Cliff Posers, and the Incredible Shrinking US Pie

If the politicians in Washington DC didn’t bring suffering to so many people, their posing with respect to this “fiscal cliff” would be laughable.

First, none of them intends to do anything substantive about the biggest problem of all: the Trillion Dollars the US spends each year on its war machine to maintain its rapidly fading pretense that Earth is part of the US Empire.

Second, none of them are including in their fake calculations the five additional bailouts that they all know are either already in play or right on the doorstep. The four new ones:

  • US Postal Service—losing $ billions every quarter
  • FHA—after “quasi-government” housing stimulus and campaign-finance corporations Fannie Mae and Freddie Mac went bust because they had enabled millions of insane mortgages, the FHA took over their role and rose from relative obscurity to be the new Federal backer extraordinaire of insane mortgages. As predicted by honest observers, it now needs a bailout.
  • PBGC—the Pension Benefit Guarantee Corp is now operating in the red.
  • Student Loans—with the default rate now going exponential, everyone involved in this $ Trillion market will need a bailout. Check the trend on this chart of the 90-day default rate:


The government headline admits that 11% of these loans are in default, but a reading of the fine print says it’s closer to 22%. That’s 22% of a $ Trillion in loans.

And the bailout that is already well underway:

Social Security—What? Some politicians claim the SSA is good through 2033. Strange claim, given that SSA will run $162 billion in the red for 2012. Well, they say it’s “only” a $47 billion deficit because there was a special payment from the Treasury of $115 billion to offset the “temporary” payroll tax cut. And if you think this year is some exception, the deficit for 2011, before the payroll tax cut, was $46 billion. One of the largest problems for Social Security is this: as cash was paid into the program into what was supposed to be the Social Security Trust Fund, the government spent that money and put IOU’s in the Trust Fund. Well, given the ultra-low interest rates paid on government IOU’s due to the low interest rate regimes run by Greenspan and Bernanke, the Trust Fund is earning at least $700 billion less in interest over the next 10 years than they thought they would be earning. So that thing about SSA being OK though 2033? Oops. For a look at the unhappy calculations, see this.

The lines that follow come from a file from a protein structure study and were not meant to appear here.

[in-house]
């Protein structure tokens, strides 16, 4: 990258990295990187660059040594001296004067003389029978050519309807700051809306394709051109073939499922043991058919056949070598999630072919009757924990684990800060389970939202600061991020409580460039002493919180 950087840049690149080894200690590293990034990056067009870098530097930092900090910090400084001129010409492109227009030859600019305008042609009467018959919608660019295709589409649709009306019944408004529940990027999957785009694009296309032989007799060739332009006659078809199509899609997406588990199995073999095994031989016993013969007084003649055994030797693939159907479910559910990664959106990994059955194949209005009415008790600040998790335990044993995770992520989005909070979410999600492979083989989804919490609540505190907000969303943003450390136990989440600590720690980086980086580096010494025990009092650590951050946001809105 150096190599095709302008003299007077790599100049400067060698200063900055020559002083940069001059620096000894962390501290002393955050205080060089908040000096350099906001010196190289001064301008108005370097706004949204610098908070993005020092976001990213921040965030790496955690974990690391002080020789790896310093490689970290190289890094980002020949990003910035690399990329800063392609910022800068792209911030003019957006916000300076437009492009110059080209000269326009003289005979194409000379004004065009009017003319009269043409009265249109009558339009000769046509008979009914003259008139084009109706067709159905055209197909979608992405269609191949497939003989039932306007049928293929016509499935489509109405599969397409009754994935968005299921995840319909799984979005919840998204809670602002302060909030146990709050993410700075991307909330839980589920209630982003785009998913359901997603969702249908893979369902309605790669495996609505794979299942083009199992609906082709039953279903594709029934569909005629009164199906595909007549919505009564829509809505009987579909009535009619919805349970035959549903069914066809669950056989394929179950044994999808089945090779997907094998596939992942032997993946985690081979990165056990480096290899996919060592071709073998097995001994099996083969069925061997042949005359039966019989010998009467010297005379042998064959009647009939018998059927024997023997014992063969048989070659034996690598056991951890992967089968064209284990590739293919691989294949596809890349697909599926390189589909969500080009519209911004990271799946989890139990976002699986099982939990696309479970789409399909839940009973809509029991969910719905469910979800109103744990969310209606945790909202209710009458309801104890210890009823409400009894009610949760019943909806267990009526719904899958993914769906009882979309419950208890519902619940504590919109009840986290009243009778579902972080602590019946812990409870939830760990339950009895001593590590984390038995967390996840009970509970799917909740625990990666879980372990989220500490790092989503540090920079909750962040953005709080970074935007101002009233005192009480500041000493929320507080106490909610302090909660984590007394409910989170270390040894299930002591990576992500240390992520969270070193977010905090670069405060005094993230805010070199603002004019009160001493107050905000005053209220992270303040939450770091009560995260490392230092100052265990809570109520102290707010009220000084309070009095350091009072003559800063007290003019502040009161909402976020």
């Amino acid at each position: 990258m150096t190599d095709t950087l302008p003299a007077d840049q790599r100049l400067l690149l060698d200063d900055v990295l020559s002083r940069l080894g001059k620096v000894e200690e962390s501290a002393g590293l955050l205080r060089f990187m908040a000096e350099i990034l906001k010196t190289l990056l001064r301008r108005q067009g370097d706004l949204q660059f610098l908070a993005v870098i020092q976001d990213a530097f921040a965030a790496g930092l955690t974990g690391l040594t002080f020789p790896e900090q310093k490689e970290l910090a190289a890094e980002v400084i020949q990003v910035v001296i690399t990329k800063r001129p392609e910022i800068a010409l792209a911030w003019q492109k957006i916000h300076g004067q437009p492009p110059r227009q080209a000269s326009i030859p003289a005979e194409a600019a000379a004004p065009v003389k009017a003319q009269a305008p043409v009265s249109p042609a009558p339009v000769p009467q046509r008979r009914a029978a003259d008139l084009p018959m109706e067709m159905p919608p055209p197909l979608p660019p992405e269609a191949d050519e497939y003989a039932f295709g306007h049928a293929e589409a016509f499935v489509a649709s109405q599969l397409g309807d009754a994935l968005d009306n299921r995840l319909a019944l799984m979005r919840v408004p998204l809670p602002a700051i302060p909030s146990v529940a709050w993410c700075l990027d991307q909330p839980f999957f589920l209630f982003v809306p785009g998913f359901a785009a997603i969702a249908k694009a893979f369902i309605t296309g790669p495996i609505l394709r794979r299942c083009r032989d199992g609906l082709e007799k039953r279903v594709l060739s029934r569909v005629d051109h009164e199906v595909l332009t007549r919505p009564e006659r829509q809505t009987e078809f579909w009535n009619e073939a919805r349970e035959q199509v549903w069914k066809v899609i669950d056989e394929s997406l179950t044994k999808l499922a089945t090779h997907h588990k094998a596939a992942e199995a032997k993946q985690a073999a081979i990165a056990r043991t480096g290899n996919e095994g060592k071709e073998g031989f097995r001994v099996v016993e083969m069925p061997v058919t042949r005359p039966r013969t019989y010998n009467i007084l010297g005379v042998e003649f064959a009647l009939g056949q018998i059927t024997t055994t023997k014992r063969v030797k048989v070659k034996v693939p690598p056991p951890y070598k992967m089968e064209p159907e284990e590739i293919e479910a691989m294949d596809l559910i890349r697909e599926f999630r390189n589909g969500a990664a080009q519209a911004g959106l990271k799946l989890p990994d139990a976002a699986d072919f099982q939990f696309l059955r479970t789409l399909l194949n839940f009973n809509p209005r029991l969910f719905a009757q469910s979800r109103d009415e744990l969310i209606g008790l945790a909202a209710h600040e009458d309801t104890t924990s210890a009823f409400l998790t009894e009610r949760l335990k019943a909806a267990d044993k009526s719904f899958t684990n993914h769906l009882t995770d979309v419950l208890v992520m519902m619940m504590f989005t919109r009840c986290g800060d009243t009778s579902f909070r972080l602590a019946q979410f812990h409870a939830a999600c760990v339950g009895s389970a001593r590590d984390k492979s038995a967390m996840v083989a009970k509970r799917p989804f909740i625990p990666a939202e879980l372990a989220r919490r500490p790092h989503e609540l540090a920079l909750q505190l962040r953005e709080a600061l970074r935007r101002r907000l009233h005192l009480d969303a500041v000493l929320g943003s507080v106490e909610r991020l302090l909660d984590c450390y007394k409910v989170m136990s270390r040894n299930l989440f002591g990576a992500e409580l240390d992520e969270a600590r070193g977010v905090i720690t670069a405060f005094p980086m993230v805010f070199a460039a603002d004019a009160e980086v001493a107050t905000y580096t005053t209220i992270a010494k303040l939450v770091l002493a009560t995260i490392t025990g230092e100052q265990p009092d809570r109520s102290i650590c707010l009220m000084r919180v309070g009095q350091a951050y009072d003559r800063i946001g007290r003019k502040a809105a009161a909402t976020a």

So how did this happen?

Here is a huge contributor: As reported by the World Bank, government statistics collected from around the world—and pretty much everyone agrees that government stats are just a bit biased to the upside—say that the global economy grew by a total of 9% from 2001 through 2011. By those same stats, in 2001, the US economy was 32% of the total world economy. By 2011, the US economy was just 22% of the world economy. That’s a huge 32% reduction in global market share for the US. These calcs are here.

So the question is: How does a country have its economy shrink by 32% in terms of its share of the world economic pie and yet keep spending a $ trillion a year on war and keep all of its benefit programs and government agencies intact? Doesn’t this lead to some type of breaking point? Normally, yes. But so far, the solution has been simple: the country borrows the money. In 2001, the US owed $6 Trillion. Now it owes over $16 Trillion. But won’t people stop lending to such a country? Yes, but the Federal Reserve prints up new money and buys the excess new debt authorized by Congress and issued by the US Treasury. For the next three years, the Fed admits to planning to buy virtually all of it. See Treasury Scarcity to Grow as Fed Buys 90% of New Bonds. Simple? Yes. Sustainable? Not in the recorded history of this planet.

So when you hear the cliff posers from both parties trying to score political points, remember that what they aren’t talking about is far larger than what they are talking about. And that what they aren’t talking will have a far bigger impact on all of us.